As financial pressures on UK beef farms increase, each beef industry stockman will be expected to look after more animals. Consequently, labour availability around calving will be reduced in future years. In order to enable limited human assistance to be targeted towards those cows and calves that need it, a sound understanding of the time course of the natural calving process is needed. The objective of this study was to detail the time dynamics of the major externally visible calving events in unassisted spring calving suckler cows housed in a straw bedded yard, typical of UK practice.
Recent theories suggest that poor working memory (WM) may be the cognitive underpinning of negative symptoms in people with schizophrenia. In this study, we first explore the effect of cognitive remediation (CR) on two clusters of negative symptoms (i.e. expressive and social amotivation), and then assess the relevance of WM gains as a possible mediator of symptom improvement.
Data were accessed for 309 people with schizophrenia from the NIMH Database of Cognitive Training and Remediation Studies and a separate study. Approximately half the participants received CR and the rest were allocated to a control condition. All participants were assessed before and after therapy and at follow-up. Expressive negative symptoms and social amotivation symptoms scores were calculated from the Positive and Negative Syndrome Scale. WM was assessed with digit span and letter-number span tests.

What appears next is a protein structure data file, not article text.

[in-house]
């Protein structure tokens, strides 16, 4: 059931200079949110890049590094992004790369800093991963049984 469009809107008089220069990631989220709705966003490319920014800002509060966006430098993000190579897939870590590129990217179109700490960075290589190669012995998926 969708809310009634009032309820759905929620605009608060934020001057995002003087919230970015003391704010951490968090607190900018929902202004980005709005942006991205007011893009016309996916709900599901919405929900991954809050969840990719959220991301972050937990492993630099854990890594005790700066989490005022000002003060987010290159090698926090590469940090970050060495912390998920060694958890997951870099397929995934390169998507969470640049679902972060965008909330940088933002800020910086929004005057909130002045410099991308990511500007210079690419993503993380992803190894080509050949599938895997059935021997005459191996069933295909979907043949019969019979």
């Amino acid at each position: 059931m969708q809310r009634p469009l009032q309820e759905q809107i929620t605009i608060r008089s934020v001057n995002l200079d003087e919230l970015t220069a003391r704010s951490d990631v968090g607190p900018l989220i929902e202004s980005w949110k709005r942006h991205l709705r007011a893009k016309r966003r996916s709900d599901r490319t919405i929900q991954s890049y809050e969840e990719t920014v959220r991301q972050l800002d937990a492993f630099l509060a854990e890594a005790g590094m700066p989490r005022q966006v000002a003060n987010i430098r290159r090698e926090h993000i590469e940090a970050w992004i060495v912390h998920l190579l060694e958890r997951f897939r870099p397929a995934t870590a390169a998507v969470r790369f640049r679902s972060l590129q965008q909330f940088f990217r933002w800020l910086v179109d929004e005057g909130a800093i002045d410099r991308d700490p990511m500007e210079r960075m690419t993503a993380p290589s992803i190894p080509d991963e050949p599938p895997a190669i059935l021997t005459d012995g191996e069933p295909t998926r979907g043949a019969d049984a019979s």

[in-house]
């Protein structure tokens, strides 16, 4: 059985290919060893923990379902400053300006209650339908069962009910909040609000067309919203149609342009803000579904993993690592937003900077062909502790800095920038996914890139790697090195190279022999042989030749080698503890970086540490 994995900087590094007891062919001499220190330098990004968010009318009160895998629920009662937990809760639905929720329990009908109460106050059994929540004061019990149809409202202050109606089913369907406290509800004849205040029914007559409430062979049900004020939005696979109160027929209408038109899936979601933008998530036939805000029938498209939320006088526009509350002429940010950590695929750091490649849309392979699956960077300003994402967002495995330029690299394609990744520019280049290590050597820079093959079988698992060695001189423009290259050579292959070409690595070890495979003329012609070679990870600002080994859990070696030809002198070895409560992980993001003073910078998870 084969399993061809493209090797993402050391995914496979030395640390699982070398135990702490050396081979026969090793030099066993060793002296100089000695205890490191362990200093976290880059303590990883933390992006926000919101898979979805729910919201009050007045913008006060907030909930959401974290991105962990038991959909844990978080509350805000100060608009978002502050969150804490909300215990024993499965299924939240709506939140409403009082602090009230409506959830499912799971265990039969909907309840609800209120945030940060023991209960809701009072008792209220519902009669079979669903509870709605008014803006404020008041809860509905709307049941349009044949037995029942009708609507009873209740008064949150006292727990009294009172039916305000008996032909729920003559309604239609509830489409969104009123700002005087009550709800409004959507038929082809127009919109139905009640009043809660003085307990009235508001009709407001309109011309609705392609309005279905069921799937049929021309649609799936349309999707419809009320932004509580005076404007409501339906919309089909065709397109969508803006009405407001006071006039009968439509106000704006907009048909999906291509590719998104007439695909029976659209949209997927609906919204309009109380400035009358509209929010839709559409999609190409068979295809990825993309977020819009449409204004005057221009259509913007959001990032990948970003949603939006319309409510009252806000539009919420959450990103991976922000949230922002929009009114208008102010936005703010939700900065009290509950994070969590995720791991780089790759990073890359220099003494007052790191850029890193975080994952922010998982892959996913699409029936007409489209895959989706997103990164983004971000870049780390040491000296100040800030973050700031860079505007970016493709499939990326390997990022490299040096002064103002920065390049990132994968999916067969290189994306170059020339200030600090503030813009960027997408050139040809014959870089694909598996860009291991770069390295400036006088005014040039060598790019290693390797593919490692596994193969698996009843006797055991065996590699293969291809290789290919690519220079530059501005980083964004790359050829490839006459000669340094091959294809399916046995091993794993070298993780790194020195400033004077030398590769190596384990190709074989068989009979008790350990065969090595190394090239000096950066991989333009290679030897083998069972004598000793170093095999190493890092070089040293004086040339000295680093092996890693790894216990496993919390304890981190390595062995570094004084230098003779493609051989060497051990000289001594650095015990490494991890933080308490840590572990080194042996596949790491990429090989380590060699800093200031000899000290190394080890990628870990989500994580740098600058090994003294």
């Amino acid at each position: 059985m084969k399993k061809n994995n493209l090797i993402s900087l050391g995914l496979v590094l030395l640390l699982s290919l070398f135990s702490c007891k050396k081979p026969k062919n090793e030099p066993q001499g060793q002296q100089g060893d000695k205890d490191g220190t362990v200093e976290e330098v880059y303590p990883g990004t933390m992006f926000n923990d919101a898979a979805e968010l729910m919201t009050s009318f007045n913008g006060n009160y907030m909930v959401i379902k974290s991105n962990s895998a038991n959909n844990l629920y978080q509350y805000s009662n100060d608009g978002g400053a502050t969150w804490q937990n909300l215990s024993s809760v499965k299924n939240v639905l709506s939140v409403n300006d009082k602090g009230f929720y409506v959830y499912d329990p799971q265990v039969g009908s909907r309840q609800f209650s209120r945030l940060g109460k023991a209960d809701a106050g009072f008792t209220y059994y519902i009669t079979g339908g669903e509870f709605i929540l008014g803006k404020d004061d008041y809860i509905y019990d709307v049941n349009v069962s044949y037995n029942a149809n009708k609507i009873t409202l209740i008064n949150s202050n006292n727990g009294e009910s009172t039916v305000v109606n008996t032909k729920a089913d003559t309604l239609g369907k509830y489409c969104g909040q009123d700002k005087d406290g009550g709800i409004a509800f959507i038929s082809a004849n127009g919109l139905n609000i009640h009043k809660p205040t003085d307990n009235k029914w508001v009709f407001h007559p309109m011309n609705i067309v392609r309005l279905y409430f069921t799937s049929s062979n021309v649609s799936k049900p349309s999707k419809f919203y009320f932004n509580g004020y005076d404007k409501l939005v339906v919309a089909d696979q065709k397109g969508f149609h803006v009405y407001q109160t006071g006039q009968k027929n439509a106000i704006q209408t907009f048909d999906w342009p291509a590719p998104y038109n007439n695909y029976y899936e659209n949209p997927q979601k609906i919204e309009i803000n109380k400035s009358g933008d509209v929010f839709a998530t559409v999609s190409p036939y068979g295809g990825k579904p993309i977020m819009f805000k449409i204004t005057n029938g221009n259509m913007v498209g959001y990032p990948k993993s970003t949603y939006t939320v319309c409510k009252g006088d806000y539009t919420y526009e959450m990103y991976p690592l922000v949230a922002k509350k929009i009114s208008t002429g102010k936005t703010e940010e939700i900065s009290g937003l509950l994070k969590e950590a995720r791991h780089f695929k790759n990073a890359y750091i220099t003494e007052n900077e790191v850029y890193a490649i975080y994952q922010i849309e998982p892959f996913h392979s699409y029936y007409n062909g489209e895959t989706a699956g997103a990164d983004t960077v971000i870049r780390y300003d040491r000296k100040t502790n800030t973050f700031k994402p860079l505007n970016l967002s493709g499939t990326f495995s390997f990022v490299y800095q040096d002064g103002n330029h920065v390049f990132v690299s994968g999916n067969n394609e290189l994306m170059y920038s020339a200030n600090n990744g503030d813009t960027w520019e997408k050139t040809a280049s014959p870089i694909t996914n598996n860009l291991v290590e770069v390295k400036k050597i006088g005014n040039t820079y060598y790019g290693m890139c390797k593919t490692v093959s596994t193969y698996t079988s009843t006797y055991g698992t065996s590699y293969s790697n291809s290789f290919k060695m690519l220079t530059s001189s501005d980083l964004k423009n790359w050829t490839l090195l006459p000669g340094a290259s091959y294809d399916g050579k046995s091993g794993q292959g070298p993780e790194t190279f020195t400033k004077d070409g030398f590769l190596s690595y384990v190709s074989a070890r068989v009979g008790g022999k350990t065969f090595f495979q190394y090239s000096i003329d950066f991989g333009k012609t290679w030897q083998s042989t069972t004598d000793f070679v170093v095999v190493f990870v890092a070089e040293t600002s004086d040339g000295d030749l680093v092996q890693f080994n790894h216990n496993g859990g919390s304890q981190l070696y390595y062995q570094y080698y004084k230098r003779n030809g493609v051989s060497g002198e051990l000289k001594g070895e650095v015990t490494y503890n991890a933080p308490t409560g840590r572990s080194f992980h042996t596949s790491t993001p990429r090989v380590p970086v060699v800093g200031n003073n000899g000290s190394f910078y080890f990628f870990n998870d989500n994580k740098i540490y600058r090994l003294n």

Participants who received CR had a significant improvement in WM scores (d = 0.27) compared with those in the control condition. Improvements in social amotivation levels approached statistical significance (d = −0.19), but change in expressive negative symptoms did not differ between groups. WM change did not mediate the effect of CR on social amotivation.
The results suggest that a course of CR may benefit behavioural negative symptoms. Despite hypotheses linking memory problems with negative symptoms, the current findings do not support the role of this cognitive domain as a significant mediator. The results indicate that WM improves independently from negative symptoms reduction.